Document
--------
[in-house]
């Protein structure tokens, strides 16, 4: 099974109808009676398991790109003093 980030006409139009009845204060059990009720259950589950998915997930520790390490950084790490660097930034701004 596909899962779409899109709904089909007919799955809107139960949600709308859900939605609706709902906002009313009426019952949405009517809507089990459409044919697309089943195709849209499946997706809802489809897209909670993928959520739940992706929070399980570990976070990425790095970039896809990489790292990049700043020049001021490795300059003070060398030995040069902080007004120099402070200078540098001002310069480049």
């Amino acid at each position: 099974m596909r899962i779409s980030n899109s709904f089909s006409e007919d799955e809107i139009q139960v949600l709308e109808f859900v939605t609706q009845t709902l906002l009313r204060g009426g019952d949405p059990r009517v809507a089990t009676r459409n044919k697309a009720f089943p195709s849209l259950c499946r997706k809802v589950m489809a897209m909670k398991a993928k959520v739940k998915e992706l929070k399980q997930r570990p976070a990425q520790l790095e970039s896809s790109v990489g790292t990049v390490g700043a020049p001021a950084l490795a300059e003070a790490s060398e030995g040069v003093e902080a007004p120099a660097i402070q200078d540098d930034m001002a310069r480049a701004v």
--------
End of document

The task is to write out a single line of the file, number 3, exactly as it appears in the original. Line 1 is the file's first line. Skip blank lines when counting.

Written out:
């Amino acid at each position: 099974m596909r899962i779409s980030n899109s709904f089909s006409e007919d799955e809107i139009q139960v949600l709308e109808f859900v939605t609706q009845t709902l906002l009313r204060g009426g019952d949405p059990r009517v809507a089990t009676r459409n044919k697309a009720f089943p195709s849209l259950c499946r997706k809802v589950m489809a897209m909670k398991a993928k959520v739940k998915e992706l929070k399980q997930r570990p976070a990425q520790l790095e970039s896809s790109v990489g790292t990049v390490g700043a020049p001021a950084l490795a300059e003070a790490s060398e030995g040069v003093e902080a007004p120099a660097i402070q200078d540098d930034m001002a310069r480049a701004v």